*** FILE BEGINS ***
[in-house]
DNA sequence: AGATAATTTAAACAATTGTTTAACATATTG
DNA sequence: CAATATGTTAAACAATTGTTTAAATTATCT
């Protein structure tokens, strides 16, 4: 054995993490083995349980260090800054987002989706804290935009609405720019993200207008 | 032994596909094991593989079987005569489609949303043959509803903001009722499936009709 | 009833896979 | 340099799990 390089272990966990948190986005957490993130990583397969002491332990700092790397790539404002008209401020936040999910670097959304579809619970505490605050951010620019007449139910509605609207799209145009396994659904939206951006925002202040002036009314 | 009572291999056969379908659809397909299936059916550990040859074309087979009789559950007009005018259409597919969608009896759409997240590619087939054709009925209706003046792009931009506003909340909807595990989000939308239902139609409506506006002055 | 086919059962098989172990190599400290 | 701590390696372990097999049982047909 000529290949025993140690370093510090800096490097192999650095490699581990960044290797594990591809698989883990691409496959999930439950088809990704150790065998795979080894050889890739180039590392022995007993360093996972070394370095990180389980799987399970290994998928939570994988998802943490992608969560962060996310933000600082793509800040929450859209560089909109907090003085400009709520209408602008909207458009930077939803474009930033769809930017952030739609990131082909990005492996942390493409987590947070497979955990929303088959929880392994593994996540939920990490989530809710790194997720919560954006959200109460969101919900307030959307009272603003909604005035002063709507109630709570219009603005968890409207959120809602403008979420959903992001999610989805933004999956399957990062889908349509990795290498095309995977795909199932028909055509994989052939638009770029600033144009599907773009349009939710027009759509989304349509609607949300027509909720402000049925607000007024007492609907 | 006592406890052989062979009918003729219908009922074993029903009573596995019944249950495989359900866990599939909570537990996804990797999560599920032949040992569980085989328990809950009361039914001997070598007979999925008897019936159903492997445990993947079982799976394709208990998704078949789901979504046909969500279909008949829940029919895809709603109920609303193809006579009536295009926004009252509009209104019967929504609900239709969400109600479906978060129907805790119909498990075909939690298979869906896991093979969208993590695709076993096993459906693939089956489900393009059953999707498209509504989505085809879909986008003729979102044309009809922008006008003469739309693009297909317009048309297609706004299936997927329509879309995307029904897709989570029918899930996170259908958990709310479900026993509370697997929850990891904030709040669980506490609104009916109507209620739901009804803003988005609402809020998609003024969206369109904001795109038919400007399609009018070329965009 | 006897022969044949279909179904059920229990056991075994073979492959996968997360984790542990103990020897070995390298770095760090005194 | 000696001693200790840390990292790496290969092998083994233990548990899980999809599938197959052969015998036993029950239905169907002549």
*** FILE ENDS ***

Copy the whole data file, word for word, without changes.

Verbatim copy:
[in-house]
DNA sequence: AGATAATTTAAACAATTGTTTAACATATTG
DNA sequence: CAATATGTTAAACAATTGTTTAAATTATCT
């Protein structure tokens, strides 16, 4: 054995993490083995349980260090800054987002989706804290935009609405720019993200207008 | 032994596909094991593989079987005569489609949303043959509803903001009722499936009709 | 009833896979 | 340099799990 390089272990966990948190986005957490993130990583397969002491332990700092790397790539404002008209401020936040999910670097959304579809619970505490605050951010620019007449139910509605609207799209145009396994659904939206951006925002202040002036009314 | 009572291999056969379908659809397909299936059916550990040859074309087979009789559950007009005018259409597919969608009896759409997240590619087939054709009925209706003046792009931009506003909340909807595990989000939308239902139609409506506006002055 | 086919059962098989172990190599400290 | 701590390696372990097999049982047909 000529290949025993140690370093510090800096490097192999650095490699581990960044290797594990591809698989883990691409496959999930439950088809990704150790065998795979080894050889890739180039590392022995007993360093996972070394370095990180389980799987399970290994998928939570994988998802943490992608969560962060996310933000600082793509800040929450859209560089909109907090003085400009709520209408602008909207458009930077939803474009930033769809930017952030739609990131082909990005492996942390493409987590947070497979955990929303088959929880392994593994996540939920990490989530809710790194997720919560954006959200109460969101919900307030959307009272603003909604005035002063709507109630709570219009603005968890409207959120809602403008979420959903992001999610989805933004999956399957990062889908349509990795290498095309995977795909199932028909055509994989052939638009770029600033144009599907773009349009939710027009759509989304349509609607949300027509909720402000049925607000007024007492609907 | 006592406890052989062979009918003729219908009922074993029903009573596995019944249950495989359900866990599939909570537990996804990797999560599920032949040992569980085989328990809950009361039914001997070598007979999925008897019936159903492997445990993947079982799976394709208990998704078949789901979504046909969500279909008949829940029919895809709603109920609303193809006579009536295009926004009252509009209104019967929504609900239709969400109600479906978060129907805790119909498990075909939690298979869906896991093979969208993590695709076993096993459906693939089956489900393009059953999707498209509504989505085809879909986008003729979102044309009809922008006008003469739309693009297909317009048309297609706004299936997927329509879309995307029904897709989570029918899930996170259908958990709310479900026993509370697997929850990891904030709040669980506490609104009916109507209620739901009804803003988005609402809020998609003024969206369109904001795109038919400007399609009018070329965009 | 006897022969044949279909179904059920229990056991075994073979492959996968997360984790542990103990020897070995390298770095760090005194 | 000696001693200790840390990292790496290969092998083994233990548990899980999809599938197959052969015998036993029950239905169907002549």